East from Downtown, I-20 & 59 part ways by Birmingham Shuttlesworth International Airport (BHM) to Irondale and Trussville respectively. The section of Interstate 59 northeast of Birmingham straddles the southern reaches of the Appalachian Mountains, amid scenic settings. The route serves Gadsden, home of another spur route, Interstate 759. I-59 enters Georgia and ends at Interstate 24, with I-24 providing the link to I-75 at Chattanooga, Tennessee.

Parallel U.S. Routes

Interstate 59 follows U.S. 11 for its entirety between Slidell, Louisiana and Wildwood, Georgia. Short overlaps also exist with U.S. 98 along the west side of Hattiesburg, U.S. 84 through Laurel and U.S. 80 at Meridian, Mississippi.

U.S. 11 & 80 combine from Meridian east to Cuba, Alabama, where Interstate 85 may someday end. Northeast from there between Eutaw and Tuscaloosa, Alabama, parallel U.S. 11 combines with U.S. 43. Within Birmingham, U.S. 78 ties into the I-20 & 59 overlap both west of Downtown and east at Irondale. U.S. 411 begins in Leeds to mirror the course of I-59 northeast to Gadsden and Weiss Lake in Alabama as well.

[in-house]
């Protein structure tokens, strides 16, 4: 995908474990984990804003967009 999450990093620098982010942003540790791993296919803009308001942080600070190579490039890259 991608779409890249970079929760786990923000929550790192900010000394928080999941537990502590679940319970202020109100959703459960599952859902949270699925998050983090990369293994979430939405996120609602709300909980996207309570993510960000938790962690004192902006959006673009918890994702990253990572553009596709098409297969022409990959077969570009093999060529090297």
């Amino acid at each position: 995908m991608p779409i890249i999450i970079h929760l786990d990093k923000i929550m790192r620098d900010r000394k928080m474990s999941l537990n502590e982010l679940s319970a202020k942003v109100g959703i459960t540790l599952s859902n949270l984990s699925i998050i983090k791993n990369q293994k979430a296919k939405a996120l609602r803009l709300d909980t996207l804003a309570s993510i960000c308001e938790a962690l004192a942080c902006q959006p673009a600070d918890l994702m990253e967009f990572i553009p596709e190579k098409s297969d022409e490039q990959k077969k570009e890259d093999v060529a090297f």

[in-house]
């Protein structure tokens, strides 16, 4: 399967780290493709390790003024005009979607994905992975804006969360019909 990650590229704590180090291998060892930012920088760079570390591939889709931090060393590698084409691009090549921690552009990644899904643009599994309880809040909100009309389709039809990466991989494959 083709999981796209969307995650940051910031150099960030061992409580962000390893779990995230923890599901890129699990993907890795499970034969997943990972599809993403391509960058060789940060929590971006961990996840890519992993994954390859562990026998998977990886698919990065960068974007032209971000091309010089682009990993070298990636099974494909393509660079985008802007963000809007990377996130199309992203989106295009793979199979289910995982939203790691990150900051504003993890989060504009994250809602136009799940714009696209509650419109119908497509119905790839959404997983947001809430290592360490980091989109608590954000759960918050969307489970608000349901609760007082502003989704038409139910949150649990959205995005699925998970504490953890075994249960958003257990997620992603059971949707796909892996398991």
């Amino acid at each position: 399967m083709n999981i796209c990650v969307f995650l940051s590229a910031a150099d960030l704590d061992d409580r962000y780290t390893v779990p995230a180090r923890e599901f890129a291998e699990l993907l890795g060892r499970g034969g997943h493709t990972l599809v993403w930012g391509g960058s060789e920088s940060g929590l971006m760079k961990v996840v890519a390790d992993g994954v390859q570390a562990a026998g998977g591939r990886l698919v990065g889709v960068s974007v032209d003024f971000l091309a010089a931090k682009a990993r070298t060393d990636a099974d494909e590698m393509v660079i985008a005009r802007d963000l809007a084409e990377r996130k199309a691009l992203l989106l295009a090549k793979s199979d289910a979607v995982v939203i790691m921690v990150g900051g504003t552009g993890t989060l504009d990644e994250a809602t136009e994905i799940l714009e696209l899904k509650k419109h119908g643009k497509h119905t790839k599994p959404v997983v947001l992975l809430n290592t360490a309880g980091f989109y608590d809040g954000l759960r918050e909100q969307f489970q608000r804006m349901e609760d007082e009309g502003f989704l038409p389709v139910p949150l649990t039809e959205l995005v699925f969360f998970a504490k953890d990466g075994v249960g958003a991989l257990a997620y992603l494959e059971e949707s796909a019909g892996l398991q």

Interstate 59 in Mississippi opened initially from the Louisiana line toward Picayune and from Hattiesburg to Laurel in 1963. All of the route south of the merge with Interstate 20 was completed by 1969.2

Within Louisiana, Interstate 59 was constructed first across the Pearl River as the replacement route for U.S. 11 at St. Rose in 1958. The stretch southward into Slidell, along with Interstate 10 south to the Twin Bridges opened in 1965-66.

Built in 1961, the S-curve in Laurel, Mississippi routed I-59 by an adjacent hospital and public housing project with a 40 MPH speed limit posted along a 0.75-mile stretch. The freeway was redesigned starting in 2005 onto a new six-lane 1,980 foot long elevated viaduct with gentler curves. Work commenced in June 2006, leading to an August 2008 opening of the new northbound lanes and a September 2009 overall completion. Additional funding remained from the original S-curve project, leading to widening of two more miles of I-59 heading northward. This included expanding the freeway footprint and widening the median from four to 15 feet. The expansion project ran between October 2009 and fall 2010.1